We love being from the greater Los Angeles area, but I don’t think it has been immune to the decline that has been seen throughout the music industry. However, whether there will always be tons of people that want to go to shows or buy CD’s, there will always be people that can be touched by music. We want to be a light in a dark scene. To paraphrase something our good friend Seth Webster from Before There Was Rosalyn said, amidst overpopulation and over-saturation, the only thing that’s original anymore is honesty, and that’s where we strive to be.

What was the experience like playing Cornerstone?
Playing Cornerstone was an absolute blast. It was definitely ridiculously hot and we had some technical difficulties on both nights, but the shows ended up being amazing. Red Cord Records day was promoted phenomenally, so there was a buzz and a packed tent through the end of the night. We headlined Sancrosanct Stage on Thursday and were direct support there on Friday, so our set times were midnight and 11:20pm respectively. Even though this meant we were competing with bands far more well known then us relative nobodies, God blessed us and humbled by giving us two hard-hitting sets that we will never forget. If you want to check it out, our second set is actually viewable on our youtube:

Would you consider Phinehas to be a Christian band or ministry? Why or why not?
I definitely would, though it may not be in the traditional sense. We have actually tried to mirror Jesus’ ministry in focusing on reaching out to people that have been neglected and rejected, especially by the church, because that is something that has happened to all of us. We want our music to help bridge a gap for them. Often times, they don’t understand what we mean by “Christian” because it’s been people that call themselves Christians that have rejected them because of who they are or where they came from. We simply want people to know that Jesus loves them and we love them where they are at, not where someone else thinks they should be.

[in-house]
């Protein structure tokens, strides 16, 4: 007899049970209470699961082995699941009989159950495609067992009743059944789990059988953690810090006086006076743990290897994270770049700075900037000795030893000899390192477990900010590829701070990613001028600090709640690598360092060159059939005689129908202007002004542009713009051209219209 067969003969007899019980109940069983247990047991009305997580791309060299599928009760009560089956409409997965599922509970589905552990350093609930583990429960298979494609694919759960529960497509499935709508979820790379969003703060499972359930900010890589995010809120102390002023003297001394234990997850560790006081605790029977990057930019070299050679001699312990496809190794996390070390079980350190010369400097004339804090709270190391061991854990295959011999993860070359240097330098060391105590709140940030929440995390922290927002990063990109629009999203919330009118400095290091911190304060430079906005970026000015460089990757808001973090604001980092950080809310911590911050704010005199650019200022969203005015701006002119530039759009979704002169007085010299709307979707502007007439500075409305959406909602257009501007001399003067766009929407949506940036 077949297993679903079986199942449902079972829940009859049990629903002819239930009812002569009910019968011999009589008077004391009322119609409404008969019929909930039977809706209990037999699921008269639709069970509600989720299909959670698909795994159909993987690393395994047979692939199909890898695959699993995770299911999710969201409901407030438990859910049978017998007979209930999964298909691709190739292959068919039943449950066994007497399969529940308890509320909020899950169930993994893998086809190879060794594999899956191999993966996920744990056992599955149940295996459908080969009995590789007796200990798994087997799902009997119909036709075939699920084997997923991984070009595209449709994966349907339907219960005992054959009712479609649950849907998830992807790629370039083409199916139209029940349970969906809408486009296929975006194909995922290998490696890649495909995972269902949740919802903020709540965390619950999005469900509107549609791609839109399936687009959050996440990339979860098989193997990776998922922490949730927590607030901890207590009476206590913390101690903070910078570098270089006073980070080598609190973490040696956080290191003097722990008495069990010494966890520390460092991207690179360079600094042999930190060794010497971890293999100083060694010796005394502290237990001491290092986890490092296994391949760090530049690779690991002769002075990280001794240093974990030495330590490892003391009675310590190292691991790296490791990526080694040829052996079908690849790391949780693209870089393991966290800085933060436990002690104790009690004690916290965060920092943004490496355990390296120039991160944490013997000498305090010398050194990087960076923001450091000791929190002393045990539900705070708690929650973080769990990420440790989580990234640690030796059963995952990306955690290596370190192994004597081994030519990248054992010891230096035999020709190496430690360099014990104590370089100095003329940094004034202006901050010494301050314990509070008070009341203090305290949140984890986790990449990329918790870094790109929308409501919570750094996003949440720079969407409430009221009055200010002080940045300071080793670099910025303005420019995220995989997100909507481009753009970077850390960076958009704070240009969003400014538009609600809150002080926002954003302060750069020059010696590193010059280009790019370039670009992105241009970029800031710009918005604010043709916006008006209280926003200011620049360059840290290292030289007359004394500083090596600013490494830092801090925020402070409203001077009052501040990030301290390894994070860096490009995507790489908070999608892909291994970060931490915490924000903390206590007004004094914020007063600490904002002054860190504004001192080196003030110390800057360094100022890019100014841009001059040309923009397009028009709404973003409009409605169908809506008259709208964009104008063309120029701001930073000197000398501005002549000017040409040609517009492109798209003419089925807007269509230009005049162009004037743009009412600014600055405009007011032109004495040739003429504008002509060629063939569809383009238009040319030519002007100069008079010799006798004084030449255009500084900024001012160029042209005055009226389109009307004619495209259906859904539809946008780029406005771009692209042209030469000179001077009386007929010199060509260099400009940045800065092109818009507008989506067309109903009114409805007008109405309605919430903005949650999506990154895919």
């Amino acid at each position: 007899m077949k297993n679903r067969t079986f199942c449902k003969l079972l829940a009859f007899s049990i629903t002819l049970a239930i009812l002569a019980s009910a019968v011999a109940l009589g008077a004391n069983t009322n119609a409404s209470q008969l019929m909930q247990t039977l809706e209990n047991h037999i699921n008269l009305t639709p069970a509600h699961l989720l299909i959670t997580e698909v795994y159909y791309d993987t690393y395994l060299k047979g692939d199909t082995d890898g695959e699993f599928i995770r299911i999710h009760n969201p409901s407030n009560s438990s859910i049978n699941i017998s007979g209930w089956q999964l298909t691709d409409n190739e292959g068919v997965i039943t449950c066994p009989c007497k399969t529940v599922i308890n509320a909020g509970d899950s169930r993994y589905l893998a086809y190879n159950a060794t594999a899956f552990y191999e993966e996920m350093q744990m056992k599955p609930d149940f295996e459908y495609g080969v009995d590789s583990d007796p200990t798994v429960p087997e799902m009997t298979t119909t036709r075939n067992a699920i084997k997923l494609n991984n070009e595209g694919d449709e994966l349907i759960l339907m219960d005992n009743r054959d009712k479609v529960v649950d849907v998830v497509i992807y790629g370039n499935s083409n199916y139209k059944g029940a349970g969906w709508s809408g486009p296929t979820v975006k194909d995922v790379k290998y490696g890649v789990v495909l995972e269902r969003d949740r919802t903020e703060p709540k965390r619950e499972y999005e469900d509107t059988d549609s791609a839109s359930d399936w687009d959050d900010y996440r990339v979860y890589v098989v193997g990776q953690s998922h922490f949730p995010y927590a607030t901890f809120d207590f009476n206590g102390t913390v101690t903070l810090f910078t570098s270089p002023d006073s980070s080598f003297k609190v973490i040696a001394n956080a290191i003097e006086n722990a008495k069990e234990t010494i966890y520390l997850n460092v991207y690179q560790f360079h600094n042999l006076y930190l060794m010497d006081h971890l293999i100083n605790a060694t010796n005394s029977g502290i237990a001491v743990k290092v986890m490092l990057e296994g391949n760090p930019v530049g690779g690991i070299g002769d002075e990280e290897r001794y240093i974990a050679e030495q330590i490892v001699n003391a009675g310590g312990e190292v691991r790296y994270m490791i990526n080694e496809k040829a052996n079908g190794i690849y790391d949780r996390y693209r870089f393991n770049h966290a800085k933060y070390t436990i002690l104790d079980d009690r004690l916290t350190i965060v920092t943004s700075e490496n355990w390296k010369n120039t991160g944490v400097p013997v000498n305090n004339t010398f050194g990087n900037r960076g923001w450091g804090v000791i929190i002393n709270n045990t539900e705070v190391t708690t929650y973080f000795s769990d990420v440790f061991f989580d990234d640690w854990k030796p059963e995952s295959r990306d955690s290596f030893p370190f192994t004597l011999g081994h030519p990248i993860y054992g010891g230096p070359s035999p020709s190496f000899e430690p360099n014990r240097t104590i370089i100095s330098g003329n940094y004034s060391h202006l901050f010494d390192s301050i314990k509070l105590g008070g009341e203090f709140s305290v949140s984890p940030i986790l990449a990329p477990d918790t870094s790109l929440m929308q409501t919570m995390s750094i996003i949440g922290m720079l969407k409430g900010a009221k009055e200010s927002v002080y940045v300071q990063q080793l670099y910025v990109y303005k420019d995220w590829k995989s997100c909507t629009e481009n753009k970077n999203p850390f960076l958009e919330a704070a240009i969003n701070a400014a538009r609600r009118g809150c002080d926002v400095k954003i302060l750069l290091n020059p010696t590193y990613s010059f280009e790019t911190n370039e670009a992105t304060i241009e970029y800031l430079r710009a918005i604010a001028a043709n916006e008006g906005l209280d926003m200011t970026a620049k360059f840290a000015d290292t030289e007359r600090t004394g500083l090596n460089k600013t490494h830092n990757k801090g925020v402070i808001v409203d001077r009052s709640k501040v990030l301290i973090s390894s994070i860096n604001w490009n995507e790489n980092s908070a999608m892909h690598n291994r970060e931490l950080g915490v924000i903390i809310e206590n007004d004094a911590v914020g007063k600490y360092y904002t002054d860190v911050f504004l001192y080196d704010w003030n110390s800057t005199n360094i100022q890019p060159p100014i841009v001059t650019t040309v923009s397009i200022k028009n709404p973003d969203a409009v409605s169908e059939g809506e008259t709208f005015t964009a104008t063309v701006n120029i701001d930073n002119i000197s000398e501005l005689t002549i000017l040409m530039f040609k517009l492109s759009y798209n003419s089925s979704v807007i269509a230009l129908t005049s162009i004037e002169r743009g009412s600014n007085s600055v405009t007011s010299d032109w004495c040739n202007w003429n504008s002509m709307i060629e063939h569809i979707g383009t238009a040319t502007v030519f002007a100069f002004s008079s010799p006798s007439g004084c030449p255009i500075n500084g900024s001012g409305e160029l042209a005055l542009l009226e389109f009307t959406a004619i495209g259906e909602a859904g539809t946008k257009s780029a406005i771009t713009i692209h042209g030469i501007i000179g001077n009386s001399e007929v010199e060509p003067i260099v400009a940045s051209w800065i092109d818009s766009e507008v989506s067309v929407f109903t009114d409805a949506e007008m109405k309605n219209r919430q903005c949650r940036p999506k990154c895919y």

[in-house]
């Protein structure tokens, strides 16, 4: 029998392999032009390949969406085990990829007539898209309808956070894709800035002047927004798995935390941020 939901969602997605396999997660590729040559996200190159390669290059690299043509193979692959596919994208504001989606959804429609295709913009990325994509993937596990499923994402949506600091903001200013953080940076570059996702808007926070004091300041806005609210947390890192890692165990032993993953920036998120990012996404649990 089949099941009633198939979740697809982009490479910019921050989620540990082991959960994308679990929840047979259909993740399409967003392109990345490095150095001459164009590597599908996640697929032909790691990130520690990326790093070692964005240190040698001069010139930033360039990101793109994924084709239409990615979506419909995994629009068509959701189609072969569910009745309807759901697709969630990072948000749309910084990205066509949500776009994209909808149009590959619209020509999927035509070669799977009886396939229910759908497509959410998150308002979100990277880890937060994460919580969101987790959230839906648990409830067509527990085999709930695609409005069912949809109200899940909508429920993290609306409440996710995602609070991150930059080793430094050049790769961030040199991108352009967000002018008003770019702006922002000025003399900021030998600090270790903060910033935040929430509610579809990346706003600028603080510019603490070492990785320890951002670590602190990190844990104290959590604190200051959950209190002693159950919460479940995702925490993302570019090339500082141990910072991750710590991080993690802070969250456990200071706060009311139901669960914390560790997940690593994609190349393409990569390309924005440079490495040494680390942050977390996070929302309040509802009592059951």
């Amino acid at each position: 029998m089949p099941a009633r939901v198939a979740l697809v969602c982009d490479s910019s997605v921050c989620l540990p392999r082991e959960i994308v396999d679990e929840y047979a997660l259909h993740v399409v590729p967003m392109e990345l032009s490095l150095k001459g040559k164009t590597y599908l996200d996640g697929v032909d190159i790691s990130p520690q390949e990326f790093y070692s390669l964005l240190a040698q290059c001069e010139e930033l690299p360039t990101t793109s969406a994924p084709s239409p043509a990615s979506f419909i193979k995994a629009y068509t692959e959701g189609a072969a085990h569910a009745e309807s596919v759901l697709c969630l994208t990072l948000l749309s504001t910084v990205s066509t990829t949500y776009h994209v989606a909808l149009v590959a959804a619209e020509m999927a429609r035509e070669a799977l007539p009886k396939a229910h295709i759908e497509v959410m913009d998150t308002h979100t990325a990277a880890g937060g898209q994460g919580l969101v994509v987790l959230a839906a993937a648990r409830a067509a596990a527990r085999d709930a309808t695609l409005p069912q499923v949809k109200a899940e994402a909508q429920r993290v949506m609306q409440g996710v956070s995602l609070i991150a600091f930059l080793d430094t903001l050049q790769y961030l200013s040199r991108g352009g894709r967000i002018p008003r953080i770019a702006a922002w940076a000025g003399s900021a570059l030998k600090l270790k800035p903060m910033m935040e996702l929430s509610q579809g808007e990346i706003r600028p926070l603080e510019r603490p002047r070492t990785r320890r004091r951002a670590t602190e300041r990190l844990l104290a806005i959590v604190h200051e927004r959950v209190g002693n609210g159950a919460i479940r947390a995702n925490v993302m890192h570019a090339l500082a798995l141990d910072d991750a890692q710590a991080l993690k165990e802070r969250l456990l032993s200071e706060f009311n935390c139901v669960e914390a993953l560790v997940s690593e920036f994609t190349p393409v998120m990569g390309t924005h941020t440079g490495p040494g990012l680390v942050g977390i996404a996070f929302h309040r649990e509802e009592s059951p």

An elderly lady at your church finds it enchanting that you are in a band and would like to attend a Phinehas show. What would you like to tell her about your band before she makes the trek to your next concert?
That’s actually very ironic because this has definitely happened to me more than once! I simply tell them the truth: we play metal and have a good amount of screaming during our set. I’m thankful that they want to support me but I completely understand if they want to pass after I describe our music to them. Even if they aren’t fans of our genre, generally people in this situation have always expressed complete support of our ministry even if it’s a scene they aren’t a part of, which is really cool.

Any final words of wisdom?
I just want to say that we are able to play music and move people not by anything that we have done, but because God has blessed us to get to do what we do. In our own strength and pride, we fall 100% of the time. We are nobodies that want to tell people the Good News of the only true Somebody, Jesus Christ.

(Interview by Kenneth Morton)